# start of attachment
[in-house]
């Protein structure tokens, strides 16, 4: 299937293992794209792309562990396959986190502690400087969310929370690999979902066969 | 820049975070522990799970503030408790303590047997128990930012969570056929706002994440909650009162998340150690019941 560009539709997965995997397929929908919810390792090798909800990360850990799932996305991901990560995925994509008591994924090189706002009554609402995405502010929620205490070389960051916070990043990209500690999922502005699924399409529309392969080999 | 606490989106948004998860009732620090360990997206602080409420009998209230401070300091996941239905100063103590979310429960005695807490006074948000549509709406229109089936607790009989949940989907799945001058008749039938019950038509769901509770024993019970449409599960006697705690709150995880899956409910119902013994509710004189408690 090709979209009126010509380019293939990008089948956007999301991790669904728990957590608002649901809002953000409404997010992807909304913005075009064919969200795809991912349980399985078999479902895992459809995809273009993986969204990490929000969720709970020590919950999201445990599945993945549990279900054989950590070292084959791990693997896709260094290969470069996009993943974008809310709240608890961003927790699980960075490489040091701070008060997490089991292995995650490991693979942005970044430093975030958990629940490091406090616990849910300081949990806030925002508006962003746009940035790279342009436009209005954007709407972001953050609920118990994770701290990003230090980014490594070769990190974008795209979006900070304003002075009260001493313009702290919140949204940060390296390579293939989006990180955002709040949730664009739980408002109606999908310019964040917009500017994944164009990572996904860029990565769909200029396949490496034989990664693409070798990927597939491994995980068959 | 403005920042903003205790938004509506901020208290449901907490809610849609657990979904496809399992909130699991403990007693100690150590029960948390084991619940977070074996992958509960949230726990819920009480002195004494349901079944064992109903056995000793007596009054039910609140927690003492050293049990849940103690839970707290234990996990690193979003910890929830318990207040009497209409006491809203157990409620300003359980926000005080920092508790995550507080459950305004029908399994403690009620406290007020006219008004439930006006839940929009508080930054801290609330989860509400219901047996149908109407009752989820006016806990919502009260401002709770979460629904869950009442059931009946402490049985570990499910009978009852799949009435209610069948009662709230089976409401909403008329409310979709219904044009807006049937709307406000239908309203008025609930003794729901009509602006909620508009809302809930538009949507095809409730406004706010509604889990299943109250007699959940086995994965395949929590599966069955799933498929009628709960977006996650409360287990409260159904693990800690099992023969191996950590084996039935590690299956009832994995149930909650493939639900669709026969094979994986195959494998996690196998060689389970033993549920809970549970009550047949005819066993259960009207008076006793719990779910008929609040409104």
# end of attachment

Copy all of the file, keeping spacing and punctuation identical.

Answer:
[in-house]
């Protein structure tokens, strides 16, 4: 299937293992794209792309562990396959986190502690400087969310929370690999979902066969 | 820049975070522990799970503030408790303590047997128990930012969570056929706002994440909650009162998340150690019941 560009539709997965995997397929929908919810390792090798909800990360850990799932996305991901990560995925994509008591994924090189706002009554609402995405502010929620205490070389960051916070990043990209500690999922502005699924399409529309392969080999 | 606490989106948004998860009732620090360990997206602080409420009998209230401070300091996941239905100063103590979310429960005695807490006074948000549509709406229109089936607790009989949940989907799945001058008749039938019950038509769901509770024993019970449409599960006697705690709150995880899956409910119902013994509710004189408690 090709979209009126010509380019293939990008089948956007999301991790669904728990957590608002649901809002953000409404997010992807909304913005075009064919969200795809991912349980399985078999479902895992459809995809273009993986969204990490929000969720709970020590919950999201445990599945993945549990279900054989950590070292084959791990693997896709260094290969470069996009993943974008809310709240608890961003927790699980960075490489040091701070008060997490089991292995995650490991693979942005970044430093975030958990629940490091406090616990849910300081949990806030925002508006962003746009940035790279342009436009209005954007709407972001953050609920118990994770701290990003230090980014490594070769990190974008795209979006900070304003002075009260001493313009702290919140949204940060390296390579293939989006990180955002709040949730664009739980408002109606999908310019964040917009500017994944164009990572996904860029990565769909200029396949490496034989990664693409070798990927597939491994995980068959 | 403005920042903003205790938004509506901020208290449901907490809610849609657990979904496809399992909130699991403990007693100690150590029960948390084991619940977070074996992958509960949230726990819920009480002195004494349901079944064992109903056995000793007596009054039910609140927690003492050293049990849940103690839970707290234990996990690193979003910890929830318990207040009497209409006491809203157990409620300003359980926000005080920092508790995550507080459950305004029908399994403690009620406290007020006219008004439930006006839940929009508080930054801290609330989860509400219901047996149908109407009752989820006016806990919502009260401002709770979460629904869950009442059931009946402490049985570990499910009978009852799949009435209610069948009662709230089976409401909403008329409310979709219904044009807006049937709307406000239908309203008025609930003794729901009509602006909620508009809302809930538009949507095809409730406004706010509604889990299943109250007699959940086995994965395949929590599966069955799933498929009628709960977006996650409360287990409260159904693990800690099992023969191996950590084996039935590690299956009832994995149930909650493939639900669709026969094979994986195959494998996690196998060689389970033993549920809970549970009550047949005819066993259960009207008076006793719990779910008929609040409104």